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Zoe Adele Cumberpatch, Ian A. Kane, Euan Soutter , David Hodgson, Christopher Aiden-Lee Jackson , Ben Kilhams, Yohann Poprawski


Sediment gravity flow behaviour is influenced by seafloor topography associated with salt structures, which controls the depositional architecture of deep-water sedimentary systems. Typically, salt-influenced deep-water successions are poorly-imaged in seismic reflection data and exhumed systems are rare, hence the detailed sedimentology and stratigraphic architecture of these systems remains poorly understood.

The exhumed Triassic (Keuper) Bakio and Guernica salt bodies in the Basque-Cantabrian Basin, Spain were active during deep-water sedimentation. The salt diapirs grew reactively, then passively, during the Aptian-Albian, and are flanked by deep-water carbonate (Aptian-earliest Albian Urgonian Group) and siliciclastic (middle Albian-Cenomanian Black Flysch Group) successions. The study compares the deposition in two salt-influenced confined (Sollube basin) and partially-confined (Jata basin) minibasins by actively growing salt diapirs, comparable to salt-influenced minibasins in the subsurface. The presence of a well-exposed halokinetic sequence, beds that pinch out towards topography, soft sediment deformation, variable paleocurrents and intercalated mass transport deposits (MTDs) indicate that salt grew during deposition. Overall, the Black Flysch Group coarsens- and thickens-upwards in response to regional axial progradation, which is modulated by laterally-derived MTDs from halokinetic slopes. The variation in type and number of MTDs within the Sollube and Jata basins indicate the basins had different tectono-stratigraphic histories despite their proximity. In the Sollube basin, the routeing systems were confined between the two salt structures eventually depositing amalgamated sandstones in the basin’s axis. Different facies and architectures are observed in the Jata basin due to partial confinement.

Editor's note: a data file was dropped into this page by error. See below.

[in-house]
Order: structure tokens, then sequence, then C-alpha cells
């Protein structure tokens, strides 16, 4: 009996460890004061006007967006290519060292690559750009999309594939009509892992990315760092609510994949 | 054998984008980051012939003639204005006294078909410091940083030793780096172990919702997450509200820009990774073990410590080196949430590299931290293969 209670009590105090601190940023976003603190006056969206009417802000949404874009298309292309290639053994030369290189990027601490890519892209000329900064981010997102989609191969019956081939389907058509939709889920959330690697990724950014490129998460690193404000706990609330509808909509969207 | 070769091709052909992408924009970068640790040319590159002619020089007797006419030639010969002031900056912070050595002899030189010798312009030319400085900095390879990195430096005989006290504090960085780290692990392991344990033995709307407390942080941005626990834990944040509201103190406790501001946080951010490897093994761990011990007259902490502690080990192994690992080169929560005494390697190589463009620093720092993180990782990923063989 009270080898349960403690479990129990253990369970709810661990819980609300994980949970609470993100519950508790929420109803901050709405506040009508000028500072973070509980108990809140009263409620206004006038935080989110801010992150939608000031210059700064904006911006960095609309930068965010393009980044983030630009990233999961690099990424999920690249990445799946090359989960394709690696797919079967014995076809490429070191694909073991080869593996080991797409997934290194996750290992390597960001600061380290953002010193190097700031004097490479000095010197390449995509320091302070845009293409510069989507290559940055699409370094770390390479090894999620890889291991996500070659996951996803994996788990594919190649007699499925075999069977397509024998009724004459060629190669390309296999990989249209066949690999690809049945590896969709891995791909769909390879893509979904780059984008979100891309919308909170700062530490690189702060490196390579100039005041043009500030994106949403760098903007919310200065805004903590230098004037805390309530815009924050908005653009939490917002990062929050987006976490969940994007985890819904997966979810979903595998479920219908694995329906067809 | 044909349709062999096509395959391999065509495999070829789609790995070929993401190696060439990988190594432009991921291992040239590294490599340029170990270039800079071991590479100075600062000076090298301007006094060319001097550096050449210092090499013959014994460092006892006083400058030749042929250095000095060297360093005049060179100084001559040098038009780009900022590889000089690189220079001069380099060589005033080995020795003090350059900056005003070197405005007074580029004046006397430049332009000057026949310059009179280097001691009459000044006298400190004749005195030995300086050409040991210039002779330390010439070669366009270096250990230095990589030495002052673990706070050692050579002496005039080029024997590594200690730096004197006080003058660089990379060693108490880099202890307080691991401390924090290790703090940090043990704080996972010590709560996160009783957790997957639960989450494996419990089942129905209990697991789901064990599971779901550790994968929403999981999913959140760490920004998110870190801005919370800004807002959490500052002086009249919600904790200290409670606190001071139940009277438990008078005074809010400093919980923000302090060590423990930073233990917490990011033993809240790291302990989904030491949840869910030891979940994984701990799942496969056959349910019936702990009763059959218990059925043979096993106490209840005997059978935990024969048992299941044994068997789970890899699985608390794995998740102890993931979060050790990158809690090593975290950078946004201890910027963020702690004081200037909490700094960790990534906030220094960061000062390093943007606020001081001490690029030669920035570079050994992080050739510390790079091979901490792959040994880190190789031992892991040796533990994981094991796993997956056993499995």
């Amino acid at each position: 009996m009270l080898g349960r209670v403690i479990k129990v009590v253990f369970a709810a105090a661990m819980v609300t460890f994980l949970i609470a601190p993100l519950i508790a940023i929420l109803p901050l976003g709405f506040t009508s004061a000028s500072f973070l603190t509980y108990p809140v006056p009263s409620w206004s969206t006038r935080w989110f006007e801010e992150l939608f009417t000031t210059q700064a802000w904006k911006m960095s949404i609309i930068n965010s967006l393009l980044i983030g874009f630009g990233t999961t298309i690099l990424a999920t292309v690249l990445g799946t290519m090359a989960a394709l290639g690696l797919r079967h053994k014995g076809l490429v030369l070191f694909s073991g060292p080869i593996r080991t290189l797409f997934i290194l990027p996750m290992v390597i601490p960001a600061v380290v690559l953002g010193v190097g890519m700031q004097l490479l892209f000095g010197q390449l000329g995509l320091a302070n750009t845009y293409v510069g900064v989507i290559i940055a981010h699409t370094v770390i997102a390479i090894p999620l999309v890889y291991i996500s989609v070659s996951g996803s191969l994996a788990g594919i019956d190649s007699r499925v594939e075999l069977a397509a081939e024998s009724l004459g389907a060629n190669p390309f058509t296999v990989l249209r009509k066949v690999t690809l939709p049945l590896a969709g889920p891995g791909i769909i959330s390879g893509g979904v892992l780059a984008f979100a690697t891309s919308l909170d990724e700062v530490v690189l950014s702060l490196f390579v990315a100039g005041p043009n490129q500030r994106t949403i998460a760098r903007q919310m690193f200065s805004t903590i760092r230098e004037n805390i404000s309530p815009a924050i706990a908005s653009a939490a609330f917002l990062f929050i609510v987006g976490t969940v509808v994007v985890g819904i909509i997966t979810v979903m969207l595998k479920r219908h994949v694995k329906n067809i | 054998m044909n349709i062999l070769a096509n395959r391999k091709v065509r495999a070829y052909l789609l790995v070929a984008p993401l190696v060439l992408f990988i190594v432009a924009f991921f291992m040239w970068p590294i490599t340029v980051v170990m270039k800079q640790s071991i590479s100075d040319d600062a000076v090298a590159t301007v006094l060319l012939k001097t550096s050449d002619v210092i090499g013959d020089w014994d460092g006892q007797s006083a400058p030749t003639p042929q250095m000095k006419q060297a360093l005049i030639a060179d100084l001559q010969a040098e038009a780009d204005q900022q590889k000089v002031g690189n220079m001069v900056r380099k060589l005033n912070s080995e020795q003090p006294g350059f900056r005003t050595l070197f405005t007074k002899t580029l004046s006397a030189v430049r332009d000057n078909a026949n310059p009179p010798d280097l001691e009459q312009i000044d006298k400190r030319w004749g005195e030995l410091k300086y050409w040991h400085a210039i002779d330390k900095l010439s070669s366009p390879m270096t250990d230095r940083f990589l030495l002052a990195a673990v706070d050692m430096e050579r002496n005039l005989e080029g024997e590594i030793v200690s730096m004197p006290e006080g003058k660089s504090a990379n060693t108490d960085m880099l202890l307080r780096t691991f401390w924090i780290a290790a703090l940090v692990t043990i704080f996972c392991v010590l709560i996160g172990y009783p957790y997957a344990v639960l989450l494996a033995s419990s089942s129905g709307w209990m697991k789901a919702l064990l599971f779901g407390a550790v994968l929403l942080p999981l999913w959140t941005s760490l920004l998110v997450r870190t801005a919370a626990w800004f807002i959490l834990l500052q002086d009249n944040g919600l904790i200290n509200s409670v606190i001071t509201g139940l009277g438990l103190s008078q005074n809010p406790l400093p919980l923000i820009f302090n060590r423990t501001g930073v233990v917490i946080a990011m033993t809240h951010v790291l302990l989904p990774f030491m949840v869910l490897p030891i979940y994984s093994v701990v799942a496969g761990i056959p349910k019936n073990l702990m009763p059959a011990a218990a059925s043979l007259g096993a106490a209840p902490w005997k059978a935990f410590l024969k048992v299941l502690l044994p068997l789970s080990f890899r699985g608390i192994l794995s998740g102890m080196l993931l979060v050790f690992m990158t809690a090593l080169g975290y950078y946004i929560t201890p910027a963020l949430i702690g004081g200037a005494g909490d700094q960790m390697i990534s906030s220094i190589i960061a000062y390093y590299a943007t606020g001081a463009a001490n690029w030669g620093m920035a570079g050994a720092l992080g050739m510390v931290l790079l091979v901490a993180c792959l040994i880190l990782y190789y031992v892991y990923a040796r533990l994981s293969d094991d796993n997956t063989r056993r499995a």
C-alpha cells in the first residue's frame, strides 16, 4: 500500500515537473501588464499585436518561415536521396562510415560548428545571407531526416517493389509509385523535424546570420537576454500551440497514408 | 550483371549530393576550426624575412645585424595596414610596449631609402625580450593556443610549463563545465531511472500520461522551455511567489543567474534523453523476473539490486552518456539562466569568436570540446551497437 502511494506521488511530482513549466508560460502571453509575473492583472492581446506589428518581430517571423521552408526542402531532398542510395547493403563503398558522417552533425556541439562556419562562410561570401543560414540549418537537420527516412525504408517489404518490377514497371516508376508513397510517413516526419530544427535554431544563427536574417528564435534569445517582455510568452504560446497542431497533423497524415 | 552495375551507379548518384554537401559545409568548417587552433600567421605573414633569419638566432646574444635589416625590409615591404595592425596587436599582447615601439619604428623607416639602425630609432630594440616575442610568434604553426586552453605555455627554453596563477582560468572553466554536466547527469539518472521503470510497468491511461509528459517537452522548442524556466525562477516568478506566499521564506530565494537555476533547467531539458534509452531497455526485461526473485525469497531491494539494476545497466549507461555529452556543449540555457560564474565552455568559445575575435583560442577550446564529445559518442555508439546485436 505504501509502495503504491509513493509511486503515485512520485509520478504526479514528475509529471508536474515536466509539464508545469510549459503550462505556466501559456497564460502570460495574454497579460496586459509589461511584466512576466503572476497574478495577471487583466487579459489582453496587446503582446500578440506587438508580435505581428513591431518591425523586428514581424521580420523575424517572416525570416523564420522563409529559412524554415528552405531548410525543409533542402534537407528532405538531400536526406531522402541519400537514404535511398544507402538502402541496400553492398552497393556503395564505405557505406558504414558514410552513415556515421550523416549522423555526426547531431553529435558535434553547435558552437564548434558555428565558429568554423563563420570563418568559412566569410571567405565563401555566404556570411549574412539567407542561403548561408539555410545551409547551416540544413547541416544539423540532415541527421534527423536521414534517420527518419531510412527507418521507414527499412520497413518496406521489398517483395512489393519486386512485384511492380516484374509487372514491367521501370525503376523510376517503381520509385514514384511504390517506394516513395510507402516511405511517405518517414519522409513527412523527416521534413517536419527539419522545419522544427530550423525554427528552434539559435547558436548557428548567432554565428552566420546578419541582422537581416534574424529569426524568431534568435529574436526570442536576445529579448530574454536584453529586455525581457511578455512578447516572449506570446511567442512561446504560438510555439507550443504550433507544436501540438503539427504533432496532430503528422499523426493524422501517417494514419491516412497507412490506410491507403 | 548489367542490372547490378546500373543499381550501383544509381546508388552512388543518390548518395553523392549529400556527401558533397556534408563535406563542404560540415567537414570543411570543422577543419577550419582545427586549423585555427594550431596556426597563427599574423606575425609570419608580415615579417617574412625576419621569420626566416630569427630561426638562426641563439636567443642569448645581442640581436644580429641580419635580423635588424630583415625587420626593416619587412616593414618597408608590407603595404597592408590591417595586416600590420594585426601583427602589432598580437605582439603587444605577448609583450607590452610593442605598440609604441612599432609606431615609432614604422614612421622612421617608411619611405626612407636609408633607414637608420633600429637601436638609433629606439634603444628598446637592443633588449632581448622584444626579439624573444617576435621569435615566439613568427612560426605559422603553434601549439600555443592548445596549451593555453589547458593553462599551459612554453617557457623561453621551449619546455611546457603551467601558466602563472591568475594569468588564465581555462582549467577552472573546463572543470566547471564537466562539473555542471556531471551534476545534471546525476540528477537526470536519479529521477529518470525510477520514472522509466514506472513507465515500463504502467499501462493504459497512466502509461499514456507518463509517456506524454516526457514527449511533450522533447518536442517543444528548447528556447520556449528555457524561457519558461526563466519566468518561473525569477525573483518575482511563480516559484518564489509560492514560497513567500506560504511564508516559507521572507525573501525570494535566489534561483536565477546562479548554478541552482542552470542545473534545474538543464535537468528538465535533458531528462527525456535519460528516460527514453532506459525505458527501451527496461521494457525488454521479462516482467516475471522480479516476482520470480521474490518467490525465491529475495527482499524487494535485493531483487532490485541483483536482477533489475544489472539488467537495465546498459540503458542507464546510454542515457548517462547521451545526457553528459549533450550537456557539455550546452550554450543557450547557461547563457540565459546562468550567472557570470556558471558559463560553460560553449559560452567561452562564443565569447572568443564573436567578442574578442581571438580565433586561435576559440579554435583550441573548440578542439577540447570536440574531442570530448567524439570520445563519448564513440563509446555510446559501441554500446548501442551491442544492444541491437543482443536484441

The findings show exposed minibasins are individualised and that facies vary both spatially and temporally in agreement with subsurface salt-influenced basins. Salt-related, active topography and the degree of confinement are shown to be important modifiers of depositional systems, resulting in facies variability, remobilisation of deposits and ‘channelisation’ of flows. The findings are directly applicable to the exploration and development of subsurface energy reservoirs in salt basins globally, enabling better prediction of depositional architecture in areas where seismic imaging is challenging.



Earth Sciences, Geology, Physical Sciences and Mathematics


Topography, Basque-Cantabrian Basin, confined basin, deep-water sedimentology, halokinesis, salt diapir, submarine lobe


Published: 2020-03-22 23:45


Academic Free License (AFL) 3.0

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